There is lot of sargassum in the way, and when I was running this morning I noted something about the accumulated seaweed. Some of it collected in extended clumps that were from any distance clearly nonnavigable. This was higher on the beach. Closest to the water, the sargassum had scattered, orphaned clumps like tiny shrubs with tenuous desert footholds. One risks soaking one’s running shoes here. Then in between, where the sand is firm and dry — the best place to run — the seaweed looks formidable from a distance, too. But once you decision to tackle it, up close, step-by-step, paths emerge that you can’t see from afar. The running is easier than you might have imagined, and more interesting, as there are little hurdles and unexpected barriers to be dodged or hurdled, introducing variety and a bit more exercise. And so the metaphor.

Inhaling for the narrative

Ogre Indica, 1g, bought at Medicine Man Denver for Mashable story on CU ToxicologyMashable published my story on what is probably going to be the future of drug testing today. I figured I’d add a bit of backstory.

I came across CU Toxicology and their high performance liquid chromatography/dual mass spectrometry (HPLC/MS-MS) drug test while doing a story for University of Colorado Hospital’s biweeky online magazine. It struck me as something that had a lot of interesting ingredients for a bigger piece for a wider audience. Then I thought of Mashable. I’d worked with Josh Catone, the site’s executive director for editorial projects, in the summer 2013. He had come across a story I’d done for Smithsonian Air & Space and was looking for a Colorado writer to do a piece on ET3 with a Hyperloop hook. I liked working with him and his colleagues. So I pitched him. Here’s the pitch, as they say in baseball. I sent it off on January 6:

From the state that just legalized recreational marijuana comes a new drug test so sensitive and broad-based it can sniff out about anything you’ve been toking, smoking, sniffing, shooting or popping.

The urine test, which relies on parallel mass spectrometry and proprietary algorithms, was developed by a nonprofit based at the University of Colorado School of Medicine. It’s led by a former Silicon Valley venture capitalist named Blair Whitaker and a small group of CU anesthesiologists.

CU Toxicology is poised to pull drug testing technology out of the 1970s, where it’s been mired, and provide an alternative to expensive, narrow drug tests offered by major labs. The test also shows promise in changing outdated approaches in areas as diverse as pain management to geriatric care (for, say, seniors who forget what meds and how much they’re on). The test has the hallmarks of a potent new tool with still-unknown applications. From the perspective of those of us being tested, it looks like an NSA program for our bloodstreams. And while CU Toxicology is pioneering this full-spectrum approach to drug testing, others using similar hardware are sure to catch up.

Conventional drug tests look for a few of the usual suspects (THC, cocaine metabolites and so forth) using something closely related to a pregnancy test. The CU Toxicology test, in contrast, pushes modern mass spectrometers to the limit, cranking out parallel data on 112 compounds in 16 classes (anticonvulsants, antidepressants, benzoids, cannabinoids, opiates and so on). These compounds are the active ingredients in about 500 drugs. All of it happens in a few minutes.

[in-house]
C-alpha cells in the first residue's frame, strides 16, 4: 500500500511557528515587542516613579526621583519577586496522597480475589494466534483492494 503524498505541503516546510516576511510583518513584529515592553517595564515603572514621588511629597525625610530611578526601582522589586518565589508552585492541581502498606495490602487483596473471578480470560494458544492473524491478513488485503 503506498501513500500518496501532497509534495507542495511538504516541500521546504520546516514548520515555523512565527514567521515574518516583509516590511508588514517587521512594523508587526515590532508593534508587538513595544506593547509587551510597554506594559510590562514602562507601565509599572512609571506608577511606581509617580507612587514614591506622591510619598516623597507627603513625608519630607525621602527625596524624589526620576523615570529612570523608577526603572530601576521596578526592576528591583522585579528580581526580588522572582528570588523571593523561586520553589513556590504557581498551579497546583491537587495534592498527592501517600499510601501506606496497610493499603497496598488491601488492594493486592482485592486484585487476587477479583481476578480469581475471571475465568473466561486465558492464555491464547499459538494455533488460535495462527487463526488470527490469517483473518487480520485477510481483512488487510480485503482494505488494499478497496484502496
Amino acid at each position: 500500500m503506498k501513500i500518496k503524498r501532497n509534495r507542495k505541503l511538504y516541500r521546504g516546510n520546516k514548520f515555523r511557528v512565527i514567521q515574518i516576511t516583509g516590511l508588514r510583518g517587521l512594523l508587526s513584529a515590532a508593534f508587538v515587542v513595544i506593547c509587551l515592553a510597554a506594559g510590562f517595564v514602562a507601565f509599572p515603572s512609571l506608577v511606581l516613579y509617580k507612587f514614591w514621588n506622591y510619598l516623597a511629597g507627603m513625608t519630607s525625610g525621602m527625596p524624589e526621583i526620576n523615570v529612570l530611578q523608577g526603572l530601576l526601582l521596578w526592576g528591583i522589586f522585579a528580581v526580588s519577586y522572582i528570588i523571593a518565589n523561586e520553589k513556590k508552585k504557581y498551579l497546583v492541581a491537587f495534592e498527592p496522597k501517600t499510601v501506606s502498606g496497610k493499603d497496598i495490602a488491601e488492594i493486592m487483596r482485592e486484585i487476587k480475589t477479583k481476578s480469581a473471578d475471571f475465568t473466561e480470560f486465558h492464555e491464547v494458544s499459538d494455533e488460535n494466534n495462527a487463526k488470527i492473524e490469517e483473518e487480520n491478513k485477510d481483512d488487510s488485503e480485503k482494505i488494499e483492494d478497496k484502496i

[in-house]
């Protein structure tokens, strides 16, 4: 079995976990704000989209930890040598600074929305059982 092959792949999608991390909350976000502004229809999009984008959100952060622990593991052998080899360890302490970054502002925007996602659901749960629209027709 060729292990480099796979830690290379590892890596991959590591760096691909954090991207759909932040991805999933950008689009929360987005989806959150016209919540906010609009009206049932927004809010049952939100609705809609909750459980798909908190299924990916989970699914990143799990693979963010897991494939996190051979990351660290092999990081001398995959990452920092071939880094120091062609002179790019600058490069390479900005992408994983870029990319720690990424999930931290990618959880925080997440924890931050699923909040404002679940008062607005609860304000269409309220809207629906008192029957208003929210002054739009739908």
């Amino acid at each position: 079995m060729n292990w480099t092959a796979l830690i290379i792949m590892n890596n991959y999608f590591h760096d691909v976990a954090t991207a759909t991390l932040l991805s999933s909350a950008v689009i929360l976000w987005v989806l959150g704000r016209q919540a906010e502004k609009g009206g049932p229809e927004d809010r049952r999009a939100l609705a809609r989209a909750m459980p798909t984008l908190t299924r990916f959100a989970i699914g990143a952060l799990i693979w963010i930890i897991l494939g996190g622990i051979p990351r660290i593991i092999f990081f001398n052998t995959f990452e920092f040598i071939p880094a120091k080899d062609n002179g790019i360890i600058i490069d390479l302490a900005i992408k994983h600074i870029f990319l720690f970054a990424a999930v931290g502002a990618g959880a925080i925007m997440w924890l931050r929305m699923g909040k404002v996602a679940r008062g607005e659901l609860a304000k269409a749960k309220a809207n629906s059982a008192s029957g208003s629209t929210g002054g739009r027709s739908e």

In addition to providing a broad snapshot of what someone’s taking, the test is far more sensitive than traditional approaches. A standard screen for codeine cuts off at 300 nanograms per milliliter; CU Toxicology’s detects down to 10 ng/ml. For THC, the active ingredient in marijuana, the standard screen cuts off at about 50 ng/ml; the CU test sniffs out 2.5 ng/ml. It can tell if you’ve been trying to detox, too.

CU Toxicology’s origins story is interesting in that Whitaker learned about the nascent product from his anesthesiologist neighbor. An animated, MIT-educated software and telecommunications expert, Whitaker recognized that the chemistry was only part of the solution. They needed software to make sense of the data pouring out of the machines. With CU Toxicology’s test in quiet commercial use for about 18 months now, Whitaker is now confident enough in the technology to take it public. Whitaker, who handles everything from marketing to mailroom duties at the moment, aims to grow the lab into a monster nonprofit lab-services giant in the mold of Mayo Medical Laboratories.  

The Denver Business Journal and Colorado Public Radio are the only media I’m aware of having picked this up. The University of Colorado press office did a feature on it last summer. I think it would be of national interest, in particular among those who worry about drug tests, and a good fit as a Mashable Spotlight, for which I did a piece on Daryl Oster last summer.

Cheers,
Todd

Josh  was enthusiastic and said this felt like more than 3,000 words; I said, no, c’mon, Josh, I can get it done in 3,000. So we settled on that number. I filed 5,250 six weeks later.

What the hell happened?

Well, it dawned on me (in the shower, cliche, I know) that the best way to tie together the yin-yang of Colorado as a) home to legal recreational marijuana and b) Colorado as home to a crazy-accurate and wide-ranging drug test was to have me buy the the stuff somewhere (where, I didn’t know — the Denver Post’s “The Cannabist” section helped there), smoking it, and getting tested. Going gonzo, basically.

I bounced this off Josh first; he gave the green light, with the caveat that expensing the weed would be dicey. Then I bounced it off CU Toxicology founder Blair Whitaker, who was enthusiastic. I proposed paying for a single test (Mashable was amenable to paying for the maybe $200 that might cost); Blair said doing a few tests over a few days and watching the THC levels drop off would be more useful to him. I figured that would be more interesting to write about, too. He could add a few samples to a mass-spec batch and chalk it up to R&D he said. No charge.